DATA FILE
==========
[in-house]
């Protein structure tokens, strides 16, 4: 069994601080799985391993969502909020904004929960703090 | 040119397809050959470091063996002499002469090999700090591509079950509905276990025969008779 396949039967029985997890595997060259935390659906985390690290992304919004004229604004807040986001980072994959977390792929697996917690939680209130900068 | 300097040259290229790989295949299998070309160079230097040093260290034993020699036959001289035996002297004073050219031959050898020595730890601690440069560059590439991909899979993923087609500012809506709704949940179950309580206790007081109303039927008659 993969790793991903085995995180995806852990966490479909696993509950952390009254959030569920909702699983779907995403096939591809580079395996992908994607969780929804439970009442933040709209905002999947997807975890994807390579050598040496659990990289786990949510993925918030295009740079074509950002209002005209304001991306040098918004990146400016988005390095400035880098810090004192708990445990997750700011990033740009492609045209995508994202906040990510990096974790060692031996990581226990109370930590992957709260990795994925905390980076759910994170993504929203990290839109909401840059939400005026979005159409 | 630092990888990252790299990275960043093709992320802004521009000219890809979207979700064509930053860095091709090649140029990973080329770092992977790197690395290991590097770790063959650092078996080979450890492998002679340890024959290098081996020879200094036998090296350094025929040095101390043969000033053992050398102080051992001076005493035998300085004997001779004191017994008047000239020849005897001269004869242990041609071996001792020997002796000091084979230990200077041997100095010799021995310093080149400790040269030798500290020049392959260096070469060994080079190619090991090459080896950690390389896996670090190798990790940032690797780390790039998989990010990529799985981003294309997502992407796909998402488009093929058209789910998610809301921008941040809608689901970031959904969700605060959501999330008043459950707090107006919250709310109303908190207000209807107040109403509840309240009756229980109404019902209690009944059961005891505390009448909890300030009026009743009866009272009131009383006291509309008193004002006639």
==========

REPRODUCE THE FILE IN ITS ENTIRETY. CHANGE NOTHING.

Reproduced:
[in-house]
């Protein structure tokens, strides 16, 4: 069994601080799985391993969502909020904004929960703090 | 040119397809050959470091063996002499002469090999700090591509079950509905276990025969008779 396949039967029985997890595997060259935390659906985390690290992304919004004229604004807040986001980072994959977390792929697996917690939680209130900068 | 300097040259290229790989295949299998070309160079230097040093260290034993020699036959001289035996002297004073050219031959050898020595730890601690440069560059590439991909899979993923087609500012809506709704949940179950309580206790007081109303039927008659 993969790793991903085995995180995806852990966490479909696993509950952390009254959030569920909702699983779907995403096939591809580079395996992908994607969780929804439970009442933040709209905002999947997807975890994807390579050598040496659990990289786990949510993925918030295009740079074509950002209002005209304001991306040098918004990146400016988005390095400035880098810090004192708990445990997750700011990033740009492609045209995508994202906040990510990096974790060692031996990581226990109370930590992957709260990795994925905390980076759910994170993504929203990290839109909401840059939400005026979005159409 | 630092990888990252790299990275960043093709992320802004521009000219890809979207979700064509930053860095091709090649140029990973080329770092992977790197690395290991590097770790063959650092078996080979450890492998002679340890024959290098081996020879200094036998090296350094025929040095101390043969000033053992050398102080051992001076005493035998300085004997001779004191017994008047000239020849005897001269004869242990041609071996001792020997002796000091084979230990200077041997100095010799021995310093080149400790040269030798500290020049392959260096070469060994080079190619090991090459080896950690390389896996670090190798990790940032690797780390790039998989990010990529799985981003294309997502992407796909998402488009093929058209789910998610809301921008941040809608689901970031959904969700605060959501999330008043459950707090107006919250709310109303908190207000209807107040109403509840309240009756229980109404019902209690009944059961005891505390009448909890300030009026009743009866009272009131009383006291509309008193004002006639």